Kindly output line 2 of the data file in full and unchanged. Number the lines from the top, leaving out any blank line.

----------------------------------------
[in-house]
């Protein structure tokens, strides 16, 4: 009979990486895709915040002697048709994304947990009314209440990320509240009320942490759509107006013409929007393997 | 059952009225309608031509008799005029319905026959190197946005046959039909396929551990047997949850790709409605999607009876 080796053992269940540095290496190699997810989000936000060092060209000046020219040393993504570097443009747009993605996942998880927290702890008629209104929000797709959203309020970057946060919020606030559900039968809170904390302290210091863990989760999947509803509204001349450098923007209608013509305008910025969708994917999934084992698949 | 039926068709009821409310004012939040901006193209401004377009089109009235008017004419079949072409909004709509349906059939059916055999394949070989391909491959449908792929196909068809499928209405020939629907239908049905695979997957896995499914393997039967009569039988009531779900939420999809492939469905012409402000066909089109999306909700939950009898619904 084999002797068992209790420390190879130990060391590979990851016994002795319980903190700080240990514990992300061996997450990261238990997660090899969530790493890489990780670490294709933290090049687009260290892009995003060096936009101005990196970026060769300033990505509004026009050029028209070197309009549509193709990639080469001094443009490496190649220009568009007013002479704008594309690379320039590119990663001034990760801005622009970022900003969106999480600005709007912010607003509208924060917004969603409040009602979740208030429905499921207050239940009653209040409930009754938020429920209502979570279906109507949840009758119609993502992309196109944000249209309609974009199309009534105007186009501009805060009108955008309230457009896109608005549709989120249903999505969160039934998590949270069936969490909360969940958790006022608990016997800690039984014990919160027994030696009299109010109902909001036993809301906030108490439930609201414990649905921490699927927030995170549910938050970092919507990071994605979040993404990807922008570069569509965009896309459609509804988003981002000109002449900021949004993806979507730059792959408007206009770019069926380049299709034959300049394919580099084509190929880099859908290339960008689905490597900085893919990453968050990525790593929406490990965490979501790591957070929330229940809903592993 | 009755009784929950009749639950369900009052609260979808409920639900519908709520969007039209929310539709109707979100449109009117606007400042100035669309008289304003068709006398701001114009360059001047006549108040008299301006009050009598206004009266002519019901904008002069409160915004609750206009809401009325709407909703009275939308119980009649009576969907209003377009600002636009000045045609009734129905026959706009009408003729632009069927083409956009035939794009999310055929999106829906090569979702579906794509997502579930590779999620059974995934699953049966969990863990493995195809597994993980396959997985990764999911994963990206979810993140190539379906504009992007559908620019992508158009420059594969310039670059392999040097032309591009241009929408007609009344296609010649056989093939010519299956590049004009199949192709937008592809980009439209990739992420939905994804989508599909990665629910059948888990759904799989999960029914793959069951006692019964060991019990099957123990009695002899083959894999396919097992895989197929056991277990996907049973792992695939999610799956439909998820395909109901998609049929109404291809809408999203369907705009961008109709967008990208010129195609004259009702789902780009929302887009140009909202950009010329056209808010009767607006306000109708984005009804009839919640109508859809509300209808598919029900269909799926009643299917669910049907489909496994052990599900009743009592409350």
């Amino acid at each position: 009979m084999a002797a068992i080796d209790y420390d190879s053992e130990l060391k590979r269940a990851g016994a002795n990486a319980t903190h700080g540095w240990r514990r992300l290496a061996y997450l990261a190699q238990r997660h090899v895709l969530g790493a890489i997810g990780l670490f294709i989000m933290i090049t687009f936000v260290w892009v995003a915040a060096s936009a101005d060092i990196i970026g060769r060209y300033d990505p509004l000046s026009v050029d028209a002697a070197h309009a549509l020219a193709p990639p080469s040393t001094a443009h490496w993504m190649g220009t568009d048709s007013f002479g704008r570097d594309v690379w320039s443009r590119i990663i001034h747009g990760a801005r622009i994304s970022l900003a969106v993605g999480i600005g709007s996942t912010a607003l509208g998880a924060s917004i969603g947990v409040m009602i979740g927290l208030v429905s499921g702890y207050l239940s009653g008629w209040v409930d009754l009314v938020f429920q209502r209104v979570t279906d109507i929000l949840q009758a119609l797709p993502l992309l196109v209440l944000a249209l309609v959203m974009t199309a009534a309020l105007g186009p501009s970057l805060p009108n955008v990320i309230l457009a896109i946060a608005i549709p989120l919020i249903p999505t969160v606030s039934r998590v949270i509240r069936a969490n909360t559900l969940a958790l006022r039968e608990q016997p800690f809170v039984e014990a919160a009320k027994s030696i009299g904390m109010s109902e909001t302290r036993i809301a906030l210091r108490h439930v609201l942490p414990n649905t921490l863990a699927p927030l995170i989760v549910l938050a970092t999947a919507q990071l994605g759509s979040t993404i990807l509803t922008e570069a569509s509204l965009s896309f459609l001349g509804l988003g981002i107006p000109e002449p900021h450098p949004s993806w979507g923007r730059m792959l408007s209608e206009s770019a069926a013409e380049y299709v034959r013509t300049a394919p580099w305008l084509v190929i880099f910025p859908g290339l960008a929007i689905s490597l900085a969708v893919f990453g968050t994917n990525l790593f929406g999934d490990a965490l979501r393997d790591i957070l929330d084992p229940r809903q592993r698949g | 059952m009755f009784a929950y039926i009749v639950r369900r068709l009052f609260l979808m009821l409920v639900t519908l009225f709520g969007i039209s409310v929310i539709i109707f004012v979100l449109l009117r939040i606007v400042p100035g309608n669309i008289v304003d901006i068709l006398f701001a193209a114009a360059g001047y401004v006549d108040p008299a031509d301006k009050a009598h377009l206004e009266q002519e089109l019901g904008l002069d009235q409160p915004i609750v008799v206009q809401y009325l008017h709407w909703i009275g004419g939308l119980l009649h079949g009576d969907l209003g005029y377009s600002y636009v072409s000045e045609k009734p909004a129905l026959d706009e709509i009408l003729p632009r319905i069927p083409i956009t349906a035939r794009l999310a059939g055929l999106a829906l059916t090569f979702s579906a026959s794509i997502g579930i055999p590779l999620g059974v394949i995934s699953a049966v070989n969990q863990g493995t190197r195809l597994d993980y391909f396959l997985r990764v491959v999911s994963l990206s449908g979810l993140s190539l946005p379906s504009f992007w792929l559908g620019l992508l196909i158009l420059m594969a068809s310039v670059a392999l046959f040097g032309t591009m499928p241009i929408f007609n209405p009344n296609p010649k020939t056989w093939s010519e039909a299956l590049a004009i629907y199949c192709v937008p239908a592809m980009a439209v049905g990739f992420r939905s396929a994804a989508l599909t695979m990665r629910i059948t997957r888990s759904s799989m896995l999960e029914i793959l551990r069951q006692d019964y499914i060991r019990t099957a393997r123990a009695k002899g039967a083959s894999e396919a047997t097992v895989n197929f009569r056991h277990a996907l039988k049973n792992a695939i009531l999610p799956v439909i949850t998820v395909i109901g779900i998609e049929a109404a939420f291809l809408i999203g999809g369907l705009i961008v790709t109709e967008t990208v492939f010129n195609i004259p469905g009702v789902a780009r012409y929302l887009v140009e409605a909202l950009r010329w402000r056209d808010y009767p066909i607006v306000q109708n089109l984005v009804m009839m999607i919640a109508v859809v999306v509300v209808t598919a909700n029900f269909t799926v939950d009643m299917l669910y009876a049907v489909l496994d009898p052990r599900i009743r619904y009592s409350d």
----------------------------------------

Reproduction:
């Protein structure tokens, strides 16, 4: 009979990486895709915040002697048709994304947990009314209440990320509240009320942490759509107006013409929007393997 | 059952009225309608031509008799005029319905026959190197946005046959039909396929551990047997949850790709409605999607009876 080796053992269940540095290496190699997810989000936000060092060209000046020219040393993504570097443009747009993605996942998880927290702890008629209104929000797709959203309020970057946060919020606030559900039968809170904390302290210091863990989760999947509803509204001349450098923007209608013509305008910025969708994917999934084992698949 | 039926068709009821409310004012939040901006193209401004377009089109009235008017004419079949072409909004709509349906059939059916055999394949070989391909491959449908792929196909068809499928209405020939629907239908049905695979997957896995499914393997039967009569039988009531779900939420999809492939469905012409402000066909089109999306909700939950009898619904 084999002797068992209790420390190879130990060391590979990851016994002795319980903190700080240990514990992300061996997450990261238990997660090899969530790493890489990780670490294709933290090049687009260290892009995003060096936009101005990196970026060769300033990505509004026009050029028209070197309009549509193709990639080469001094443009490496190649220009568009007013002479704008594309690379320039590119990663001034990760801005622009970022900003969106999480600005709007912010607003509208924060917004969603409040009602979740208030429905499921207050239940009653209040409930009754938020429920209502979570279906109507949840009758119609993502992309196109944000249209309609974009199309009534105007186009501009805060009108955008309230457009896109608005549709989120249903999505969160039934998590949270069936969490909360969940958790006022608990016997800690039984014990919160027994030696009299109010109902909001036993809301906030108490439930609201414990649905921490699927927030995170549910938050970092919507990071994605979040993404990807922008570069569509965009896309459609509804988003981002000109002449900021949004993806979507730059792959408007206009770019069926380049299709034959300049394919580099084509190929880099859908290339960008689905490597900085893919990453968050990525790593929406490990965490979501790591957070929330229940809903592993 | 009755009784929950009749639950369900009052609260979808409920639900519908709520969007039209929310539709109707979100449109009117606007400042100035669309008289304003068709006398701001114009360059001047006549108040008299301006009050009598206004009266002519019901904008002069409160915004609750206009809401009325709407909703009275939308119980009649009576969907209003377009600002636009000045045609009734129905026959706009009408003729632009069927083409956009035939794009999310055929999106829906090569979702579906794509997502579930590779999620059974995934699953049966969990863990493995195809597994993980396959997985990764999911994963990206979810993140190539379906504009992007559908620019992508158009420059594969310039670059392999040097032309591009241009929408007609009344296609010649056989093939010519299956590049004009199949192709937008592809980009439209990739992420939905994804989508599909990665629910059948888990759904799989999960029914793959069951006692019964060991019990099957123990009695002899083959894999396919097992895989197929056991277990996907049973792992695939999610799956439909998820395909109901998609049929109404291809809408999203369907705009961008109709967008990208010129195609004259009702789902780009929302887009140009909202950009010329056209808010009767607006306000109708984005009804009839919640109508859809509300209808598919029900269909799926009643299917669910049907489909496994052990599900009743009592409350």